With top-tier tickets priced at $300, the "Reinvention" tour will easily surpass the $74 million that her last tour grossed. Meanwhile, Prince's "Musicology" tour is the "must-see" concert with everyone from the critics to the fans hailing it as a true religious experience.
If you long to hear "Purple Rain" live and in the round, His Purple Majesty will be crisscrossing the United States through September. As an added bonus, all ticket holders receive a copy of his new CD Musicology as a take-home souvenir.
MTV pioneers the Cure, the Pixies, Morrissey and Skinny Puppy are also coming out of retirement for long-awaited jaunts.
Robert Smith's the Cure recently returned to the stage at the Coachella Valley Music and Arts Festival and gave the fans a taste of what they can expect to see when the "Curiosa" Tour kicks off in West Palm Beach, Fla., on July 24.
After playing low-key shows in L.A. and New York earlier this spring, post-punker, eternal brooder and ex-Smiths vocalist Morrissey returns as a headliner on the Lollapalooza Festival, kicking off on July 14 in Auburn, Wash. Meanwhile, Frank Black, or rather Black Francis' reunion with the Pixies, will play a few dates on Lollapalooza before embarking on their own tour.
Not to be outdone, Skinny Puppy, who pioneered the fusion of industrial-Goth and electronic rock in the late '80s and influenced Marilyn Manson, returns after an absence of 12 years beginning June 11 in Portland, Ore.
Hard rock fans will get their dose of loud, wailing guitars as Van Halen, the biggest American supergroup of the '80s, returns after an absence of six years for one of the summer's most-anticipated tours.
The long-rumored reunion tour will feature vocalist/guitarist Sammy Hagar, the Van Halen brothers (Eddie and Alex) and bassist Michael Anthony. It kicks off in Greensboro, N.C., on June 11.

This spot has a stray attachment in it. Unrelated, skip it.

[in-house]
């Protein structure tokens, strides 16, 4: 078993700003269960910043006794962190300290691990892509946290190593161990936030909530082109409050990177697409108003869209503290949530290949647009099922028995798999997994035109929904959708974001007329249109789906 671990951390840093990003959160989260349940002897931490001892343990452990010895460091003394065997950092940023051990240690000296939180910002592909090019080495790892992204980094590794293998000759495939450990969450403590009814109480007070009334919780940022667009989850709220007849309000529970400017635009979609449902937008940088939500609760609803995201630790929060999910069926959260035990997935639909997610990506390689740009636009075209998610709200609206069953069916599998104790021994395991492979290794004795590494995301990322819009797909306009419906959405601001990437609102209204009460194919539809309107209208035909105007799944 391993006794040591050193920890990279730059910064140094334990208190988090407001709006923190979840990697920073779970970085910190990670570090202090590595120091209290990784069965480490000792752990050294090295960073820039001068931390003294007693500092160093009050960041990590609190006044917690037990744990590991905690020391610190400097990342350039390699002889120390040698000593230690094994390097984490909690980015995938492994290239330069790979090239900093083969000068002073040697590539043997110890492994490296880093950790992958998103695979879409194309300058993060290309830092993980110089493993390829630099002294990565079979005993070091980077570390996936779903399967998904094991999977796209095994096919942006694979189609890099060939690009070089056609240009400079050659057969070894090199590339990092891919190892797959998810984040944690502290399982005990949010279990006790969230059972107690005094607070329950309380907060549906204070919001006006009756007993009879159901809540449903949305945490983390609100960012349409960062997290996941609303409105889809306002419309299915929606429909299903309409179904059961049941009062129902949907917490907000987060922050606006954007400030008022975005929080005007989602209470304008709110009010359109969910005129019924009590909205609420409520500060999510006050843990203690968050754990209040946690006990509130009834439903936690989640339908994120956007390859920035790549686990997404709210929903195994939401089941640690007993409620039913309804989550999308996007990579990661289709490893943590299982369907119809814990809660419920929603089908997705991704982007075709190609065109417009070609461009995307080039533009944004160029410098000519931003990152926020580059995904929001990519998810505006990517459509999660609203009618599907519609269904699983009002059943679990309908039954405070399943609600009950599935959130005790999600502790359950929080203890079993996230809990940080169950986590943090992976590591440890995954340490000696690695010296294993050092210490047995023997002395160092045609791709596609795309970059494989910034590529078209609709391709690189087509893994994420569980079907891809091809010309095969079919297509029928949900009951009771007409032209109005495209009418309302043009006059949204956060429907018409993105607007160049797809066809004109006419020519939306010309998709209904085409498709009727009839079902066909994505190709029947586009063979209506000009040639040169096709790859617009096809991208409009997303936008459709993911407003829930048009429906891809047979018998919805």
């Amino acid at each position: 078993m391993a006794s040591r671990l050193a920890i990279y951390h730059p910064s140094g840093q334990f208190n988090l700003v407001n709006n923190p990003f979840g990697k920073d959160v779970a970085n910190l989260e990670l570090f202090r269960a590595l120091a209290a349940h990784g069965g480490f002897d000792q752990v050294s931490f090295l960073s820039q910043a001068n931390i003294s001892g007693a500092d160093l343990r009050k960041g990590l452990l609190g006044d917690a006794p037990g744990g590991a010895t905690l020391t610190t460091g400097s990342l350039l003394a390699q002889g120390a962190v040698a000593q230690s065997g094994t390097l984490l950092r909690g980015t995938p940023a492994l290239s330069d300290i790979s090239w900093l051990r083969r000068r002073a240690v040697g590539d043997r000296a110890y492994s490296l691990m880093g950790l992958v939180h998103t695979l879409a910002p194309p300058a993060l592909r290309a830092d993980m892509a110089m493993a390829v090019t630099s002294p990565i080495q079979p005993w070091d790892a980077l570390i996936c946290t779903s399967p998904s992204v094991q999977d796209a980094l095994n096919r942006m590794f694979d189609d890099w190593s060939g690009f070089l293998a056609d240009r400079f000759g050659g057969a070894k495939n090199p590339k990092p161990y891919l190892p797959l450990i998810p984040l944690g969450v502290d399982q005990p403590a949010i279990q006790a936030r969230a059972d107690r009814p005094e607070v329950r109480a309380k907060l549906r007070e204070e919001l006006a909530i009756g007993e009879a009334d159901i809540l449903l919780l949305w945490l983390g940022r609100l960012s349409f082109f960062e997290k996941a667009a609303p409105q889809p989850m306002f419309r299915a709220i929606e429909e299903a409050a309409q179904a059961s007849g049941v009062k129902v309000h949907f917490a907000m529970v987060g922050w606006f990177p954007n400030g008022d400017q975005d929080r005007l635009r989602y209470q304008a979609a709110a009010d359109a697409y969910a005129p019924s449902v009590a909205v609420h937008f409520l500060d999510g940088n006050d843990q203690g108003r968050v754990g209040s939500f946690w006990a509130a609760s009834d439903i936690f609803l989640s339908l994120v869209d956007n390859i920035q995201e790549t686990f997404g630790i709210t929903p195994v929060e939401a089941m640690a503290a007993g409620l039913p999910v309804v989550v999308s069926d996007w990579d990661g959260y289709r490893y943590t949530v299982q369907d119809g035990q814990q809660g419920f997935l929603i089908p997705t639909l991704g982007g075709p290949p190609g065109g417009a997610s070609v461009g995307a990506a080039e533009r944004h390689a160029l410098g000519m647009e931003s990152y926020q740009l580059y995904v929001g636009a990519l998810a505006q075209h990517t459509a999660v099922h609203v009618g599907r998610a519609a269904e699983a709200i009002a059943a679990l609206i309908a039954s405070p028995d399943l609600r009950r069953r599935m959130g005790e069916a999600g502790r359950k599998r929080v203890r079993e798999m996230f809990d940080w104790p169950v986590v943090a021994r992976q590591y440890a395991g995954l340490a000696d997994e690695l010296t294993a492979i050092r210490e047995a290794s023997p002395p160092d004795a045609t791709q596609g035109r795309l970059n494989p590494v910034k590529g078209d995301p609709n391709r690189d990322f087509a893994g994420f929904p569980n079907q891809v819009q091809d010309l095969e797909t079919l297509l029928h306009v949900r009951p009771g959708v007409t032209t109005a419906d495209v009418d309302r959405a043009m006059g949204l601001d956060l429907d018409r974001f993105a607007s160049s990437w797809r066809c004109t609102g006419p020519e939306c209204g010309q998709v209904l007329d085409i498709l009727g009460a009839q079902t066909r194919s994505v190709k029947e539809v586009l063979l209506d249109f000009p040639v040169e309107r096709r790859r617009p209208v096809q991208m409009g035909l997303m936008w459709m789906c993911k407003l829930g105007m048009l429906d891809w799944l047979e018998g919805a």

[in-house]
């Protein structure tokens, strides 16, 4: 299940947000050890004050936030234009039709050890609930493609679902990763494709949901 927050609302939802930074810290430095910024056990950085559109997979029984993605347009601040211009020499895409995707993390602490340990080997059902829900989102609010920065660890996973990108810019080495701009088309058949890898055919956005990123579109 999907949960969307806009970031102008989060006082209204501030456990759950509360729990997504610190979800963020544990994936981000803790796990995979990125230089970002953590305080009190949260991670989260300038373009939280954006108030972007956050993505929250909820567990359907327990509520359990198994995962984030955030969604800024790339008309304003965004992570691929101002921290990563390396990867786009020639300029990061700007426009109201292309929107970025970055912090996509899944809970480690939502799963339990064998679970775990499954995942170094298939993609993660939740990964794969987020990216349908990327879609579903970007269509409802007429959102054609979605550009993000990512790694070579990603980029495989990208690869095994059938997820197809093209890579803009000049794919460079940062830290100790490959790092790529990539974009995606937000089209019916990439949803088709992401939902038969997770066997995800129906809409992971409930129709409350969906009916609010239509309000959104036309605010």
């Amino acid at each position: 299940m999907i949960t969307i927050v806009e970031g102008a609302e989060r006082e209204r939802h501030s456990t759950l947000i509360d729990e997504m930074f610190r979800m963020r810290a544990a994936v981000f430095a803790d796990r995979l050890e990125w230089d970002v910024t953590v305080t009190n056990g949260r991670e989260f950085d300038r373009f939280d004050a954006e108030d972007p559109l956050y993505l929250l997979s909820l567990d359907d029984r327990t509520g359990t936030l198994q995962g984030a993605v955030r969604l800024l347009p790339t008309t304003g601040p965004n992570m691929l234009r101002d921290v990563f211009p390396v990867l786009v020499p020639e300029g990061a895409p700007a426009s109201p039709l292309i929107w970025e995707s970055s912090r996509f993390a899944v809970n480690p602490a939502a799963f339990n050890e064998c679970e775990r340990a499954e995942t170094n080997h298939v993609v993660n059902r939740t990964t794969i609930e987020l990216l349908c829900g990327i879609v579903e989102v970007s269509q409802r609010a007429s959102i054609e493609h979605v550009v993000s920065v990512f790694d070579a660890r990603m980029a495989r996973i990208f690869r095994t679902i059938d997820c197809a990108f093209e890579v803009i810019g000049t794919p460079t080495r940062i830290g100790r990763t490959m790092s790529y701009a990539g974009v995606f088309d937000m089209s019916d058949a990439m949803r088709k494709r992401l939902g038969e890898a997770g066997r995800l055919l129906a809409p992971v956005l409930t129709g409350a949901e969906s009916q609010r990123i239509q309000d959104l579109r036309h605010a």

Glam-rockers and Van Halen apprentices Poison will be touring with KISS throughout the summer while the gods of Hard Rock, Metallica, will hit the road on Aug. 16 in St. Paul, Minn. Femme rocker Pat Benatar will hit us with her best shots starting June 26 in Missoula, Mont.
If you long to shake your body and do the conga this summer, don't fret because the original '80s Latin crossover queen, Gloria Estefan, returns in her first major tour since 1996.
Long before Ricky Martin, Shakira and Marc Anthony, Estefan's Miami Sound Machine introduced Latin sounds to middle America. The world record for the longest conga line was set during one of her concerts — 119,000 people in 1988 — and rumor has it that she'll try to break the record once again.
The '80s would not be complete without Dr. Noah Drake, a.k.a. Rick Springfield, who has just released an album of new material and will be on the road all summer and well into the fall playing "Jessie's Girl" every night as well as the new songs.
Somehow Springfield is living up to the "Working Class Dog" title that was bestowed upon him when he juggled a TV and music career 20+ years ago. Clay Aiken, who coincidentally is touring this summer, would be wise to study Rick's survival skills.